In short, Ari graduated in late '96, married George in March of 1997, honeymooned in New Orleans, worked several jobs he hated for the next several years, and quit the last of them in 2000 due to ongoing health issues. During this time, he wrote four more novels, two of which are actually pretty decent. It was also during this time that he managed to break into the roleplaying industry, having attracted the attention of Justin Achilli (developer of Vampire: The Masquerade) with a project submission inspired by his trip to New Orleans.

He and George moved to Austin in mid-2001 so George could attend graduate school while Ari continued to work as a freelance writer. They live there today, along with a large orange cat named Leloo and a smaller gray cat named Pippin who seems unable to grasp the notion that strings, ribbons, and plastic bags do not make up a viable part of the food chain. His first published novel, Gehenna: The Final Night, appeared on shelves in January of 2004.

Today, Ari is shifting his focus from freelancing to more fiction and novel-writing. His second novel, Agents of Artifice, was released by Wizards of the Coast in February of '09. His third novel, The Conqueror's Shadow, was released by Spectra in February 2010. (This was his first published non-tie-in novel.)

Ari's forthcoming novels include The Warlord's Legacy (Spectra, early 2011), the Goblin Corps (Pyr Books mid- to late 2011), and Household Gods (Pyr Books, 2012). You can learn more about him, and keep up with his news and release schedule, at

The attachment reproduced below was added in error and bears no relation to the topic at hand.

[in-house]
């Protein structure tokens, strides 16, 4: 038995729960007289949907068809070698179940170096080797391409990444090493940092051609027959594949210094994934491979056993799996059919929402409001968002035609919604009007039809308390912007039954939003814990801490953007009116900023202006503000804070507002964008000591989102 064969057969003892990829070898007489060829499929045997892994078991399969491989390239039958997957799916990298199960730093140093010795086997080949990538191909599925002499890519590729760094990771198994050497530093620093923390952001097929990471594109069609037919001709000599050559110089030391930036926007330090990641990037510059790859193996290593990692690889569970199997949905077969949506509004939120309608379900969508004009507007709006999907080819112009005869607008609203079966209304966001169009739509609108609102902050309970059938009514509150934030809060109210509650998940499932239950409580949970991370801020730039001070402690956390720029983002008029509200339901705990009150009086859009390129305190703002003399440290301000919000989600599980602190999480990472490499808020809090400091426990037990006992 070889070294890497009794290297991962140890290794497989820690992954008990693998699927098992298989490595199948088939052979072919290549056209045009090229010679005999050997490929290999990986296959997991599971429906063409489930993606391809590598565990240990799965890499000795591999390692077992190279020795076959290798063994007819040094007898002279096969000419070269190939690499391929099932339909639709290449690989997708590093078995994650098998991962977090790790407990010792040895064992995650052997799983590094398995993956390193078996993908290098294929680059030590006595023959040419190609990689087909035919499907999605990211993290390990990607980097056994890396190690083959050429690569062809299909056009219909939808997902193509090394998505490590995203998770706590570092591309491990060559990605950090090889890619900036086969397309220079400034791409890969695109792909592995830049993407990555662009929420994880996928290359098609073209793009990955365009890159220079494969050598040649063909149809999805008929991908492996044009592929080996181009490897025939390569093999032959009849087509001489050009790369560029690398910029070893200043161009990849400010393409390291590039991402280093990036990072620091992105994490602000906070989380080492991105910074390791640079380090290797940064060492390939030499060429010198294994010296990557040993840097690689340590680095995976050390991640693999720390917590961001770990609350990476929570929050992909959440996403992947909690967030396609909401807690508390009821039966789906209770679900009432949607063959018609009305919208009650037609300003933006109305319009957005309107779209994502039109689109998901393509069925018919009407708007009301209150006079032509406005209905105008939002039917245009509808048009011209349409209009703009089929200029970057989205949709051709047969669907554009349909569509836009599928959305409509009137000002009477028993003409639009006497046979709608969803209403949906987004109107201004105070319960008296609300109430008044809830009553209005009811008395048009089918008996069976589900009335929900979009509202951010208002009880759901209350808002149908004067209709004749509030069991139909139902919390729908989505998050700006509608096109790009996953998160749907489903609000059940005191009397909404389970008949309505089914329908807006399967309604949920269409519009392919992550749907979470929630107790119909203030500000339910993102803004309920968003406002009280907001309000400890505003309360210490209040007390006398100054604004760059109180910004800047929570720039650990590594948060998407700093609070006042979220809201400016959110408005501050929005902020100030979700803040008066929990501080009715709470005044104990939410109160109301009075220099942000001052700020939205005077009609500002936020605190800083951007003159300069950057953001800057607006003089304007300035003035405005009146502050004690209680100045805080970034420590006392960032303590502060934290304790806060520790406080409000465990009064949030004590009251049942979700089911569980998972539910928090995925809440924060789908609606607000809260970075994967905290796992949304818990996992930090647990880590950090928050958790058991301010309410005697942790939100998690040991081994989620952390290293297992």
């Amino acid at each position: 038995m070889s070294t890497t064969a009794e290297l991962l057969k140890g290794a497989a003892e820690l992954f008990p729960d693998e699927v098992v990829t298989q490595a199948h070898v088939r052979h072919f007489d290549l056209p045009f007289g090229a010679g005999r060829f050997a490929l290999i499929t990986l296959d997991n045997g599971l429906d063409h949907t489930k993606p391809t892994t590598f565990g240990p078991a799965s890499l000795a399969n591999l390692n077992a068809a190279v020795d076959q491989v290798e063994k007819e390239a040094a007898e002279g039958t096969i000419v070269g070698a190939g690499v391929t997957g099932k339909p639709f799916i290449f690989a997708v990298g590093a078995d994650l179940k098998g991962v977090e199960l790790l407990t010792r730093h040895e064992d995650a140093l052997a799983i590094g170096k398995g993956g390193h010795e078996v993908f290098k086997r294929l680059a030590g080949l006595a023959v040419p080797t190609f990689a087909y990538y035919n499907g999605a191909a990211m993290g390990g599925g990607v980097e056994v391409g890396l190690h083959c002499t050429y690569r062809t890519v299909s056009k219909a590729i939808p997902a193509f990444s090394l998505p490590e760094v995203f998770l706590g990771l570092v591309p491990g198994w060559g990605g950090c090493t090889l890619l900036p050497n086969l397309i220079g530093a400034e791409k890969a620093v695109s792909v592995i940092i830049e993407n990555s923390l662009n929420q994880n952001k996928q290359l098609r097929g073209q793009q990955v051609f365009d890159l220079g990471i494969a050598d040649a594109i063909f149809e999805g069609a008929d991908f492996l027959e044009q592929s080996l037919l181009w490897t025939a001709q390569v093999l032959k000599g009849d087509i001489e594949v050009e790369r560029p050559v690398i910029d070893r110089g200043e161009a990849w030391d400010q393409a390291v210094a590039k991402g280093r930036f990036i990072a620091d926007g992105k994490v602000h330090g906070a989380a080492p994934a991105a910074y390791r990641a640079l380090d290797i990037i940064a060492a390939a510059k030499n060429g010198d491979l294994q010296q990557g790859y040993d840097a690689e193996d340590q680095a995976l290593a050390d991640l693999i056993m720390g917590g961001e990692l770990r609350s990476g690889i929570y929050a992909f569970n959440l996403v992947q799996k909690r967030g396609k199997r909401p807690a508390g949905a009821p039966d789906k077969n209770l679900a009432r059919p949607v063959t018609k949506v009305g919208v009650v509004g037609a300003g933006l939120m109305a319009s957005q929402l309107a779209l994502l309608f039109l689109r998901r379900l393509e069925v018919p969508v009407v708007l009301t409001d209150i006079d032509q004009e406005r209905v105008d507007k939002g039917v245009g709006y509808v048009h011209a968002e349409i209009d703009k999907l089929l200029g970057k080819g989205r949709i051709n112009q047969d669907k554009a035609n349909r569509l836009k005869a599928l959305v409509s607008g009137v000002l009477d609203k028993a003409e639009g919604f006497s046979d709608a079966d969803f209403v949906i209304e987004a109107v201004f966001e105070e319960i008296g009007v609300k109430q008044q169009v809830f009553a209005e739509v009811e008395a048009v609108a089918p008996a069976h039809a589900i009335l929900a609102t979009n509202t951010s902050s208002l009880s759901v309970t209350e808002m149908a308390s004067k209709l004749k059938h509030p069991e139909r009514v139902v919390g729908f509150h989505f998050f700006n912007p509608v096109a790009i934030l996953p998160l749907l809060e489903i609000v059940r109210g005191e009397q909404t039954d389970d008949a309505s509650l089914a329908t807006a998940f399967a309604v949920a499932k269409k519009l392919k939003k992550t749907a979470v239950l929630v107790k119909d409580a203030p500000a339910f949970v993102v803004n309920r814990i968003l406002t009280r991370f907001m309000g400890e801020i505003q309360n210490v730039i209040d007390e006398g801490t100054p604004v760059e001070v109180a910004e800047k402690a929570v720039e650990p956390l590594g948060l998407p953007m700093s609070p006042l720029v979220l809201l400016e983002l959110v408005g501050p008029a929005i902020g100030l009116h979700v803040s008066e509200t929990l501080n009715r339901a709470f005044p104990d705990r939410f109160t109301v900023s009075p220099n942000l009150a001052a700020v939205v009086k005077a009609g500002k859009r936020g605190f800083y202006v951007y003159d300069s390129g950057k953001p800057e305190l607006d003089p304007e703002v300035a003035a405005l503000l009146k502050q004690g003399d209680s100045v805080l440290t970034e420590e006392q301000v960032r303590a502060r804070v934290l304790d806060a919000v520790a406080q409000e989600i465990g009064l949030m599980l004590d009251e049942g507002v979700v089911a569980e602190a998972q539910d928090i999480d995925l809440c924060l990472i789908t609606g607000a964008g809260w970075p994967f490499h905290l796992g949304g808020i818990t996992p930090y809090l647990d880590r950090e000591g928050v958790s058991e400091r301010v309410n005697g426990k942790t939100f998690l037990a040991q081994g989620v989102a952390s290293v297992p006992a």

Customer Reviews

After having read the book and preparing my first chronicle with it, I can say that I am thoroughly impressed with the changes made.
Tommy Overdrive
Characters can leave a particular Covenant, if they wish, but escaping from a vampiric Covenant can be much more difficult than you might think.
Stephie Fryar
It's not a game about Vampires, Werewolves, Mages, Fairies, Ghosts, Hunters, Demons, or Immortals, but a story about humanity itself.
A. P. Green

Most Helpful Customer Reviews

83 of 89 people found the following review helpful By Ryan West on August 31, 2004
Format: Hardcover
The new Vampire game is infinitely superior to its previous incarnations: It kept what worked, and discarded what did not. Requiem is more vicious and more horrific -- gone is the comparative safety of Masquerade; in Requiem, vampires are cold-blooded, megalomaniacal serial killers hiding themselves behind a veneer of civility (well, for the most part) and the game never lets you forget it.